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The Mission

Rocket: Ariane 5 ES
Payload: ATV 1
Date: March 8/9, 2008
Time: 11:03 p.m. EST
(0403 GMT on 9th)
Site: ELA-3, Kourou, French Guiana

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Flight 181: Ariane 5/ATV Mission Timeline
Posted: March 5, 2008

NOTE: GMT is +5 hours ahead of Eastern Standard Time.

March 9 The Launch
Jules Verne launches atop the Ariane 5 rocket at 0403 GMT, separating from the launcher about an hour later. Eight hours after deployment, Jules Verne fires its engines to transfer to its initial phasing orbit to begin its pursuit of the international space station.
March 9-18 Orbit Raising
Through a series of orbit-changing burns, Jules Verne raises its orbit from an altitude of 162 miles to arrive at a parking spot 1,200 miles in front of the station to wait out the shuttle Endeavour's mission.
March 12 Collision Avoidance Test
0800 GMT - During the phasing period, Jules Verne conducts a collision avoidance maneuver demonstration to test its ability to leave the space station's vicinity if something goes wrong during rendezvous.
March 27 Orbit Maneuvering
0520 GMT - Jules Verne begins to move from its parking orbit to set up for the first of two demonstration days.
March 29 Begin Demo Day 1
1400 GMT - Beginning at an "interface point" 24 miles behind and three miles below the space station, Jules Verne begins its first rendezvous attempt using GPS navigation on demo day one.
March 29 First Demo Complete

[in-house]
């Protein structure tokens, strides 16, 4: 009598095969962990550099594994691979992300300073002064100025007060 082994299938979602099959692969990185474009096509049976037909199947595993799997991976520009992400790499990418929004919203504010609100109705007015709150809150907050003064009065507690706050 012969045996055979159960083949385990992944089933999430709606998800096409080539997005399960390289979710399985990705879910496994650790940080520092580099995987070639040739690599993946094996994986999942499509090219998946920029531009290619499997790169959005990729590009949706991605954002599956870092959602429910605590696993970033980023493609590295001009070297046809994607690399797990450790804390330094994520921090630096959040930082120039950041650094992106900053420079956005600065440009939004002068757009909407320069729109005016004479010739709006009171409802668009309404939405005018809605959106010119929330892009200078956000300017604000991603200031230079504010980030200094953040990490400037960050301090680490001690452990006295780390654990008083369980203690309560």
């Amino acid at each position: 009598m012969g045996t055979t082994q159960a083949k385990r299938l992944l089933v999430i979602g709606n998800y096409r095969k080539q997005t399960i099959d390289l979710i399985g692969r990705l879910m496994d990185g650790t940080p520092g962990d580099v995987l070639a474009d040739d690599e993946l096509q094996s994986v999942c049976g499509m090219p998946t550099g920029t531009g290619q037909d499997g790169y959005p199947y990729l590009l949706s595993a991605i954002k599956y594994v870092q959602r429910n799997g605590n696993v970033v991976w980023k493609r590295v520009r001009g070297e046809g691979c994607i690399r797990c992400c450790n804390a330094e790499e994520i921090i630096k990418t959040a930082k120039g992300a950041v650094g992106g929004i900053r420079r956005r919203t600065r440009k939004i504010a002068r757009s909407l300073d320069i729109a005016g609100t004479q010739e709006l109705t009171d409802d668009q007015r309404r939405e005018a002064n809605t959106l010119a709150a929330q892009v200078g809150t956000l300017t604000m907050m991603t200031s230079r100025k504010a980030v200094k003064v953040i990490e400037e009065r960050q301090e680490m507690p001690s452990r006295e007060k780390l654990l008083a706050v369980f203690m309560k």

1710 GMT - Controllers at the Toulouse control center command an escape maneuver after Jules Verne reaches a point 2.2 miles behind the station.
March 30 Go/No-go
The ISS mission management team confers to review the results from demo day one before giving a "go" for demo day two.
March 31 Begin Demo Day 2
1210 GMT - Beginning at an "interface point" 24 miles behind and three miles below the space station, Jules Verne begins its second demo day to test both GPS and optical navigation and a series of commands from both the ground and the station's crew.
March 31 Second Demo Complete
1620 GMT - After reaching a point 40 feet from the aft port of the Zvezda service module, then backing away to a distance of 60 feet, the station's crew sends an escape command for Jules Verne to leave the vicinity of the complex, ending demo day two.
April 2 Go/No-go
The ISS mission management team confers to review the results from demo day two before giving a "go" for docking.
April 3 Final Approach
1010 GMT - Jules Verne begins its push toward the station from a distance of 24 miles away.
April 3 Docking
1420 GMT - Jules Verne is captured at the aft docking port of Zvezda.

Data Source: ESA

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